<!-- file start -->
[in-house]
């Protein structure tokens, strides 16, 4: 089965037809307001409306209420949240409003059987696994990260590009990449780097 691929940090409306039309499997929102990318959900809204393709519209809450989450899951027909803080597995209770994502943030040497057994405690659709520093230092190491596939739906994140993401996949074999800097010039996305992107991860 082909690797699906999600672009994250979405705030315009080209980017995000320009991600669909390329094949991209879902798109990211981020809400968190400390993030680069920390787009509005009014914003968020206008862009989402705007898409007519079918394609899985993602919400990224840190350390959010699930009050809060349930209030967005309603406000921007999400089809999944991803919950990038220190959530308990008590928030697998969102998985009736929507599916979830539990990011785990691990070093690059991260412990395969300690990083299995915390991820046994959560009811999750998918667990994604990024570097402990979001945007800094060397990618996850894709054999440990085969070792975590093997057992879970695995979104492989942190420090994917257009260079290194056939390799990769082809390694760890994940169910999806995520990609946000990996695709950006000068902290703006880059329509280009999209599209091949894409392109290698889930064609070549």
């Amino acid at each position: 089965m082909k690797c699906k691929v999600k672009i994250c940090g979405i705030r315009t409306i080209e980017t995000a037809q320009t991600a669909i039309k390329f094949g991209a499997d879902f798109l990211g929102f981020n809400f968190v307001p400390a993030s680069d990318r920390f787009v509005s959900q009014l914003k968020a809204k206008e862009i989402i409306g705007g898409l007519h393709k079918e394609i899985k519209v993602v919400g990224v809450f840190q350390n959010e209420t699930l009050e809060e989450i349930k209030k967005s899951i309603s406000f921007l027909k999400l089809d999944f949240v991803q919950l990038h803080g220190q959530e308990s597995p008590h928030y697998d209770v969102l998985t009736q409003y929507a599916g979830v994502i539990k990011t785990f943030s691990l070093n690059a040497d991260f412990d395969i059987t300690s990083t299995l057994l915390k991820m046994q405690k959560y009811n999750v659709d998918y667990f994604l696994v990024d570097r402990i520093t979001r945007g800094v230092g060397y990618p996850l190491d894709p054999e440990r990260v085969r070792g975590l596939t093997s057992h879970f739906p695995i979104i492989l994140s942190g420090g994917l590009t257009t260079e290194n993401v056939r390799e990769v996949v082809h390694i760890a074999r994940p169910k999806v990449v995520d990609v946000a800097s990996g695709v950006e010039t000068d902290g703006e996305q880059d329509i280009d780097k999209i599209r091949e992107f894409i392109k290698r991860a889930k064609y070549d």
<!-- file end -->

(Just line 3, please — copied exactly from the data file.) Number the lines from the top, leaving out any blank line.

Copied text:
């Amino acid at each position: 089965m082909k690797c699906k691929v999600k672009i994250c940090g979405i705030r315009t409306i080209e980017t995000a037809q320009t991600a669909i039309k390329f094949g991209a499997d879902f798109l990211g929102f981020n809400f968190v307001p400390a993030s680069d990318r920390f787009v509005s959900q009014l914003k968020a809204k206008e862009i989402i409306g705007g898409l007519h393709k079918e394609i899985k519209v993602v919400g990224v809450f840190q350390n959010e209420t699930l009050e809060e989450i349930k209030k967005s899951i309603s406000f921007l027909k999400l089809d999944f949240v991803q919950l990038h803080g220190q959530e308990s597995p008590h928030y697998d209770v969102l998985t009736q409003y929507a599916g979830v994502i539990k990011t785990f943030s691990l070093n690059a040497d991260f412990d395969i059987t300690s990083t299995l057994l915390k991820m046994q405690k959560y009811n999750v659709d998918y667990f994604l696994v990024d570097r402990i520093t979001r945007g800094v230092g060397y990618p996850l190491d894709p054999e440990r990260v085969r070792g975590l596939t093997s057992h879970f739906p695995i979104i492989l994140s942190g420090g994917l590009t257009t260079e290194n993401v056939r390799e990769v996949v082809h390694i760890a074999r994940p169910k999806v990449v995520d990609v946000a800097s990996g695709v950006e010039t000068d902290g703006e996305q880059d329509i280009d780097k999209i599209r091949e992107f894409i392109k290698r991860a889930k064609y070549d």